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Debt Settlement of Credit Card Debt
You really have the upper hand in debt settlement of your credit cards. Do not go into the process meekly, and do not take no for an answer.
Credit Card Debt is Unique
Your mortgage and your car payment do not comprise debt on which you want to default. After all, actual assets back this debt, and your assets will be taken. Credit card debt, however, is different. There is no collateral involved; you have been given credit with the understanding that you will simply pay it back, and there is nothing the creditor can take if you don’t pay it back (see below for exceptions). You need to understand that this gives you a bit of an upper hand if you go into debt settlement of credit card debt.
What You Need to Know
- A credit card company is huge, and it makes its money by charging lots of interest and hoping that most people will make only the minimum payments each month.
- If you get behind in your payments, you can expect calls, sometimes daily. Do not tell a credit card company that you will be sending in your payment soon. Do not tell a credit card company that you can borrow the money from family members. Do not tell a credit card company that you will pay as soon as your tax refund comes in or as soon as you go back to work. This only motivates them to keep calling you!
- Do tell credit card companies that you are really broke and do not know when you will be able to make a payment. Do tell them not to call you at work.
- Most credit card companies will not negotiate with you if you are only a month or two late. Their “rule of thumb” is 60-90 days. So, if you really can’t pay, you are better off waiting those 60-90 days. As well, if a credit card company sees that you are paying other creditors on time, it will not be willing to negotiate.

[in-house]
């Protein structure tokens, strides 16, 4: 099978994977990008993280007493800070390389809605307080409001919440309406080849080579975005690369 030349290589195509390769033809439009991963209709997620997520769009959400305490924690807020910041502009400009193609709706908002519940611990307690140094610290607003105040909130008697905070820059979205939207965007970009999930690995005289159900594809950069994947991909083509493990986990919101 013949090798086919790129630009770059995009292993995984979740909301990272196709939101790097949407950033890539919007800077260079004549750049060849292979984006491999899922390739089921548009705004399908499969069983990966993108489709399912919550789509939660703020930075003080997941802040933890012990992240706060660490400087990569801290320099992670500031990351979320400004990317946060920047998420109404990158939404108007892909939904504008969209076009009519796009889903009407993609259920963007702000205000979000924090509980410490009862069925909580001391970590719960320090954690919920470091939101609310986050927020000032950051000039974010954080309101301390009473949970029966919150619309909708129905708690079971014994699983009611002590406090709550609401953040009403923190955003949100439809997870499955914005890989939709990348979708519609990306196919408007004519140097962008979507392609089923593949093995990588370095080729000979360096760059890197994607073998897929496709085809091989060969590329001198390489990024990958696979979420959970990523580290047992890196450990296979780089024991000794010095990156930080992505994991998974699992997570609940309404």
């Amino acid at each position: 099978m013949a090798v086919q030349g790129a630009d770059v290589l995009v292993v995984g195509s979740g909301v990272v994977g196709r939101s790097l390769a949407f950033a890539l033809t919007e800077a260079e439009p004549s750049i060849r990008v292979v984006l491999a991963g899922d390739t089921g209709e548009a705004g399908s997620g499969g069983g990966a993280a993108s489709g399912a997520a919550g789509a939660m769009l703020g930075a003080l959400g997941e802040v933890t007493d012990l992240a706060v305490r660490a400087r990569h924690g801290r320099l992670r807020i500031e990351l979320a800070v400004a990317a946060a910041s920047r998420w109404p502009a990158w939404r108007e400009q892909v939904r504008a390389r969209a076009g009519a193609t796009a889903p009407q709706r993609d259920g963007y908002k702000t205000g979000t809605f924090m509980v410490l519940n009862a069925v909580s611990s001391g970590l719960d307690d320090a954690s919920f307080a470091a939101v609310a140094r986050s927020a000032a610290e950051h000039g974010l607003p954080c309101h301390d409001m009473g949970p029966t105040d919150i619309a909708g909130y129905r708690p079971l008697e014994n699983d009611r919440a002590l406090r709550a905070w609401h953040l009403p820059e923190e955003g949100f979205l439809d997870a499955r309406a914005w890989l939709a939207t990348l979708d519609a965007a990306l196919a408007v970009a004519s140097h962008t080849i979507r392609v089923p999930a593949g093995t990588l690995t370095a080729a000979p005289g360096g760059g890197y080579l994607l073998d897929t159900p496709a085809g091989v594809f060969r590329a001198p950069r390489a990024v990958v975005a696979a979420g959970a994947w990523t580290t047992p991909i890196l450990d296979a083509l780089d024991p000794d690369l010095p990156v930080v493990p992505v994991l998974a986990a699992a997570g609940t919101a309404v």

- If you are not aggressive and assertive, you will be better off turning the
debt negotiations over to a professional. Consumer Credit Counseling Services is a great organization but it may not be as aggressive as some of the for-profit companies.
- If you are persistent and a good negotiator, most credit card companies will settle for a lower amount of the original debt, once you are 120 days behind. This is because they would rather get something than sell your debt to a collection agency. If, however, you have assets, which they can “attach,” chances are they will not settle. If they believe you have savings or investments, you are “dead” in the water. If they believe you might declare bankruptcy, however, they will be more willing to deal.
- If the debt has been turned over to a collection agency, the story is different. You need to know whether the debt has been assigned to the collection agency or whether the collection agency has purchased the debt (much more the norm today). You need to request validation of the debt as soon as you receive the first phone call from the collector. You will then know if the debt has been assigned or sold. If assigned, you really do not owe the collection agency, you still owe the original creditor; if sold, and you now owe the collector. If you now owe the collector, understand that the collector has purchased your debt, so you can negotiate for a low percentage of the original debt.